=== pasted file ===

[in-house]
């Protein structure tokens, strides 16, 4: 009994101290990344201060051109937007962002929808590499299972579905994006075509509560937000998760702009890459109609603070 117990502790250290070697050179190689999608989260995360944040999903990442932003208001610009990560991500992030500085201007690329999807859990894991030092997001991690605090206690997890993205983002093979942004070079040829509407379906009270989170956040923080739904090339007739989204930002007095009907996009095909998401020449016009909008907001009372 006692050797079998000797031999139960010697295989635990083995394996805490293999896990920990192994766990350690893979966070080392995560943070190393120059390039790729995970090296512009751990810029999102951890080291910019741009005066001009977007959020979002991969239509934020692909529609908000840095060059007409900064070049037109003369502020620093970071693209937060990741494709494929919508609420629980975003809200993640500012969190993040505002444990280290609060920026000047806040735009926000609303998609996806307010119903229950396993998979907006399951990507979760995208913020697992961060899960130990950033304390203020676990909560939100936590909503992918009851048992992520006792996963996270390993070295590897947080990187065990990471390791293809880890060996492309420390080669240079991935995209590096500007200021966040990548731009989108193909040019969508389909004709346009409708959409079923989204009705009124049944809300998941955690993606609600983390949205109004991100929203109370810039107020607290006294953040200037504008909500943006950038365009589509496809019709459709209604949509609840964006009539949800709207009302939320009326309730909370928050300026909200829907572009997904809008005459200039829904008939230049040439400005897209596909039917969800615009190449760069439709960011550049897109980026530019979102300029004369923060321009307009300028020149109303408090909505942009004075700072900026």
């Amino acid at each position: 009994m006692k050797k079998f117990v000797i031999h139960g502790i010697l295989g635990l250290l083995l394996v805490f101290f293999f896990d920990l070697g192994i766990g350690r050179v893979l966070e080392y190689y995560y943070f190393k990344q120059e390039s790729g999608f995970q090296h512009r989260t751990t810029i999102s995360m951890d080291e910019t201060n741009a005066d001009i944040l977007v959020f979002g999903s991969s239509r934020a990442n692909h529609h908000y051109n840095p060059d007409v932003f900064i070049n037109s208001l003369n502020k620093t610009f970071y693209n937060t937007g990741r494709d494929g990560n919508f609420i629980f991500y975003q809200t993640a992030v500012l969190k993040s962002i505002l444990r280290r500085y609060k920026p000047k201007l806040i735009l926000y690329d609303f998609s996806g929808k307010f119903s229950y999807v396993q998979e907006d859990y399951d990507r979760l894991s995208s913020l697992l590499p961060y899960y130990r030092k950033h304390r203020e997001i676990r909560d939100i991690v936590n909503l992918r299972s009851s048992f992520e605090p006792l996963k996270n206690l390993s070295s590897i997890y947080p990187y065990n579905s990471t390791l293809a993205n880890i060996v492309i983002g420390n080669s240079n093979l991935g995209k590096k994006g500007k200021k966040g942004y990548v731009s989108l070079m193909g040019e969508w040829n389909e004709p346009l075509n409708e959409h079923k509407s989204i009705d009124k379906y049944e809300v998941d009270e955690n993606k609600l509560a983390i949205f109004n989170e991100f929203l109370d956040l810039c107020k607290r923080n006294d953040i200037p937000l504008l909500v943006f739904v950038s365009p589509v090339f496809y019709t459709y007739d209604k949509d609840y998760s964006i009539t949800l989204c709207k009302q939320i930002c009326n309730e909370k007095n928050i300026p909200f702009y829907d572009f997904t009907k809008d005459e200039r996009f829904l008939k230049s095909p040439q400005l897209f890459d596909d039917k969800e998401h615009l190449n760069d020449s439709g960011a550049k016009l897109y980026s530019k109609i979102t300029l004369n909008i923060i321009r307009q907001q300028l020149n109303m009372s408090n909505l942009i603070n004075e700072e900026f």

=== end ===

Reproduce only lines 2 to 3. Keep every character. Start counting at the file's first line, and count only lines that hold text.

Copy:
């Protein structure tokens, strides 16, 4: 009994101290990344201060051109937007962002929808590499299972579905994006075509509560937000998760702009890459109609603070 117990502790250290070697050179190689999608989260995360944040999903990442932003208001610009990560991500992030500085201007690329999807859990894991030092997001991690605090206690997890993205983002093979942004070079040829509407379906009270989170956040923080739904090339007739989204930002007095009907996009095909998401020449016009909008907001009372 006692050797079998000797031999139960010697295989635990083995394996805490293999896990920990192994766990350690893979966070080392995560943070190393120059390039790729995970090296512009751990810029999102951890080291910019741009005066001009977007959020979002991969239509934020692909529609908000840095060059007409900064070049037109003369502020620093970071693209937060990741494709494929919508609420629980975003809200993640500012969190993040505002444990280290609060920026000047806040735009926000609303998609996806307010119903229950396993998979907006399951990507979760995208913020697992961060899960130990950033304390203020676990909560939100936590909503992918009851048992992520006792996963996270390993070295590897947080990187065990990471390791293809880890060996492309420390080669240079991935995209590096500007200021966040990548731009989108193909040019969508389909004709346009409708959409079923989204009705009124049944809300998941955690993606609600983390949205109004991100929203109370810039107020607290006294953040200037504008909500943006950038365009589509496809019709459709209604949509609840964006009539949800709207009302939320009326309730909370928050300026909200829907572009997904809008005459200039829904008939230049040439400005897209596909039917969800615009190449760069439709960011550049897109980026530019979102300029004369923060321009307009300028020149109303408090909505942009004075700072900026």
């Amino acid at each position: 009994m006692k050797k079998f117990v000797i031999h139960g502790i010697l295989g635990l250290l083995l394996v805490f101290f293999f896990d920990l070697g192994i766990g350690r050179v893979l966070e080392y190689y995560y943070f190393k990344q120059e390039s790729g999608f995970q090296h512009r989260t751990t810029i999102s995360m951890d080291e910019t201060n741009a005066d001009i944040l977007v959020f979002g999903s991969s239509r934020a990442n692909h529609h908000y051109n840095p060059d007409v932003f900064i070049n037109s208001l003369n502020k620093t610009f970071y693209n937060t937007g990741r494709d494929g990560n919508f609420i629980f991500y975003q809200t993640a992030v500012l969190k993040s962002i505002l444990r280290r500085y609060k920026p000047k201007l806040i735009l926000y690329d609303f998609s996806g929808k307010f119903s229950y999807v396993q998979e907006d859990y399951d990507r979760l894991s995208s913020l697992l590499p961060y899960y130990r030092k950033h304390r203020e997001i676990r909560d939100i991690v936590n909503l992918r299972s009851s048992f992520e605090p006792l996963k996270n206690l390993s070295s590897i997890y947080p990187y065990n579905s990471t390791l293809a993205n880890i060996v492309i983002g420390n080669s240079n093979l991935g995209k590096k994006g500007k200021k966040g942004y990548v731009s989108l070079m193909g040019e969508w040829n389909e004709p346009l075509n409708e959409h079923k509407s989204i009705d009124k379906y049944e809300v998941d009270e955690n993606k609600l509560a983390i949205f109004n989170e991100f929203l109370d956040l810039c107020k607290r923080n006294d953040i200037p937000l504008l909500v943006f739904v950038s365009p589509v090339f496809y019709t459709y007739d209604k949509d609840y998760s964006i009539t949800l989204c709207k009302q939320i930002c009326n309730e909370k007095n928050i300026p909200f702009y829907d572009f997904t009907k809008d005459e200039r996009f829904l008939k230049s095909p040439q400005l897209f890459d596909d039917k969800e998401h615009l190449n760069d020449s439709g960011a550049k016009l897109y980026s530019k109609i979102t300029l004369n909008i923060i321009r307009q907001q300028l020149n109303m009372s408090n909505l942009i603070n004075e700072e900026f």